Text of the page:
It was Mother’s Day weekend and Deputy Prime Minister Chrystia Freeland was at yet another noon news conference, patiently explaining once again what the government was doing to control the COVID-19 pandemic. And then she made a quick turn.
Focusing on any children stuck listening as their parents worked, Freeland made a plea that went straight to every mother’s heart: Please give your moms a hug, she said, and then go clean your rooms.
“I think that would be the biggest present for every mother in Canada,” she said, “and I am speaking from personal experience.”
Freeland gets it — the unsustainable strain on households as parents try to work from home while also trying to care for and educate their children under pandemic restrictions.
As finance minister, she’ll need all that intuition and then some. Fiscal policy is at a turning point, and there is an urgent need for decisive direction.
The generous benefits of the past few months are winding down and recovery has begun, but unemployment — especially in the service sector and other areas hit hardest by the pandemic shutdown — is still sky-high. And businesses, especially those run by entrepreneurs, are still shutting down in alarming numbers.
Women are having an especially hard time getting back into the workplace, having lost their jobs in larger numbers than men and now left wondering whether their kids will be well taken care of in September.
“It’s hitting mothers particularly hard,” Freeland acknowledged in her first remarks as finance minister on Tuesday.
Government support for these groups — unemployed workers, struggling entrepreneurs, working parents — needs to be revamped, enriched and rushed out the door for a recovery to truly take hold. Freeland will be the one to drive those initiatives, and the effort undoubtedly will be expensive and long term to allow the recovery to gradually blossom.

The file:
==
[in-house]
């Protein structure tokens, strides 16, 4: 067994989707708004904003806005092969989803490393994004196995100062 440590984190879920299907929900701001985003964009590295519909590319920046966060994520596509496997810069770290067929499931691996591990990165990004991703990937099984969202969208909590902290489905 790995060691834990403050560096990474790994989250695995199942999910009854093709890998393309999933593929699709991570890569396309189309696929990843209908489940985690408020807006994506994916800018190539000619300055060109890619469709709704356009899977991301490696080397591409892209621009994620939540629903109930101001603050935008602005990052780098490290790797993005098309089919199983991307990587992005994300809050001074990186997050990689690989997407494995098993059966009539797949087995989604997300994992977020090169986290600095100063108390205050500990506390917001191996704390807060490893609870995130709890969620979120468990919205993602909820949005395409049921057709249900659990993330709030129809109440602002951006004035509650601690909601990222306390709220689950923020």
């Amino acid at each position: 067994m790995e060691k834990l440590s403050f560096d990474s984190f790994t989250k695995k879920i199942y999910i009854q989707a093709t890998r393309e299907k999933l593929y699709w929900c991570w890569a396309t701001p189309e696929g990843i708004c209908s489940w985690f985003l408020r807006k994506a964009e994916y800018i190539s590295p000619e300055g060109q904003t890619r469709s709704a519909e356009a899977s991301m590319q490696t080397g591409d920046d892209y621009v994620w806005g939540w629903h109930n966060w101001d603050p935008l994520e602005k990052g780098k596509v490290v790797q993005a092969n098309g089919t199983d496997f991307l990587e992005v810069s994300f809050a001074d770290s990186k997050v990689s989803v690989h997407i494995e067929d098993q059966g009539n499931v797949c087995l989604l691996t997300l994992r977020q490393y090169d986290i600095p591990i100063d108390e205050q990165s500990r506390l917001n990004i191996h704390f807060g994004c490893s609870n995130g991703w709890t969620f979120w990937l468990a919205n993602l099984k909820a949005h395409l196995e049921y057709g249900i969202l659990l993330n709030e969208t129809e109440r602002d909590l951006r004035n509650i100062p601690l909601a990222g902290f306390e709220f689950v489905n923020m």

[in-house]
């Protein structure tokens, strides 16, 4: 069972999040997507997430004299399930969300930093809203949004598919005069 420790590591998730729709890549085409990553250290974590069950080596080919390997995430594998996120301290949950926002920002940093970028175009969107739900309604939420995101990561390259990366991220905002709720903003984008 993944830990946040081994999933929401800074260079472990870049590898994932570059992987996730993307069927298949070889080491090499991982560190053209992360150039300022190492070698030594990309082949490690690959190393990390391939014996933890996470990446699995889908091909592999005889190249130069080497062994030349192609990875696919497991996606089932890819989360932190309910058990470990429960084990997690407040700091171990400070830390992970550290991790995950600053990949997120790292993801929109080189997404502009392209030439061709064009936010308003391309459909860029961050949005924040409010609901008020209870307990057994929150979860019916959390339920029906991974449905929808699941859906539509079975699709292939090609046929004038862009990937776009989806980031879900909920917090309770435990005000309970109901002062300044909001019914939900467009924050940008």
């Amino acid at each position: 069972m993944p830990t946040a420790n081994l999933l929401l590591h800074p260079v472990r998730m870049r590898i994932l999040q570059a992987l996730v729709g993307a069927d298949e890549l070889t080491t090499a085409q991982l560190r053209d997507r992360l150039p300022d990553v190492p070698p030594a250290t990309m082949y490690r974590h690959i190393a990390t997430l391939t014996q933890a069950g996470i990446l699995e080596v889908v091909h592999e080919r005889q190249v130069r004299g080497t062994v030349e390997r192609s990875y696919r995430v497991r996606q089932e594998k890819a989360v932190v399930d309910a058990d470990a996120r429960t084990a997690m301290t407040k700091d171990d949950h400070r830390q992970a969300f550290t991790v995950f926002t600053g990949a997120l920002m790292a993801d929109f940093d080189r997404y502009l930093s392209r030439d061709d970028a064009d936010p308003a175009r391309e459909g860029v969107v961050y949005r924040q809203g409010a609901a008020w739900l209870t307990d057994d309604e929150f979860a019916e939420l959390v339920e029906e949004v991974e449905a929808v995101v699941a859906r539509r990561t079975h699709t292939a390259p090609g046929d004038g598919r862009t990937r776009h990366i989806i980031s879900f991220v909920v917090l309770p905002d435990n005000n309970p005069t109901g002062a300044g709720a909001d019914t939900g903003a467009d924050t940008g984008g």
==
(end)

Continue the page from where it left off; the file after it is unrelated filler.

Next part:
But that’s probably just the easy part.
Freeland will also have to quickly make some tough calls on the ambitions of her own colleagues, from the prime minister on down, who are talking louder and louder about “building back better.” The plans to turn the pandemic recovery into an opportunity to confront climate change, develop new competitive advantages, combat racism, eradicate homelessness, eliminate inequality and embrace a digital economy are multiplying and morphing in double time, in the hopes of claiming a spot in the budget or fiscal update this fall. They will all cost serious money, and they won’t necessarily help the people hardest hit by the pandemic.
But the new minister may soon find herself in the same kind of corner as her predecessor. While she may have a sympathetic ear for the coterie of dreamers, she is squarely assigned to the more practical side of government, where her main job is to maintain fiscal responsibility and promote growth. While insiders believe she will be less tight-fisted than Morneau, she won’t be able to say yes to everything.
For most of his tenure, Morneau had the benefit of a widely declared fiscal rule in place. A government-wide commitment to continually reduce the debt burden was obviously not nearly as stringent as the promise to balance the books that the Liberals once ran on, but it was enough of a tool to support Morneau in saying an occasional no.
It was that naysaying, however, that led to a frustrating relationship with Prime Minister Justin Trudeau, which eventually boiled over and contributed to his resignation this week.
Freeland doesn’t have any fiscal rules at the ready, and she already faces high expectations that she will enable — and finance — a broad policy agenda. Indeed, when Trudeau launched her new appointment with a visionary speech on Tuesday, he listed many aspirations but made not a single mention of the price tag.
“The time is now to be engaged in bold thinking,” Trudeau said, claiming that since Canada is in solid fiscal shape, the government has “an obligation to invest” in a recovery that addresses inequality, environmental challenges, better health care, better child care and more jobs.
She also faces a projected deficit of $347 billion, a ballooning debt that will soon top $1 trillion, and gloomy forecasts for a rough recovery that drags into 2022.
The business community sent a warning shot on Tuesday. In a letter to Freeland, the Business Council of Canada urged the government to keep its fiscal powder dry, and to not spend frivolously.
“Canadians need to know that there is a plan to rein in federal spending and ensure the sustainability of government finances,” the letter states.
Freeland sent all the right signals Tuesday to her aspirational colleagues in government as well as parents, the unemployed, environmentalists and people worried about coronavirus. The juggling act will be in also gaining the confidence of the business community.
But as a successful working mom, she knows all about juggling.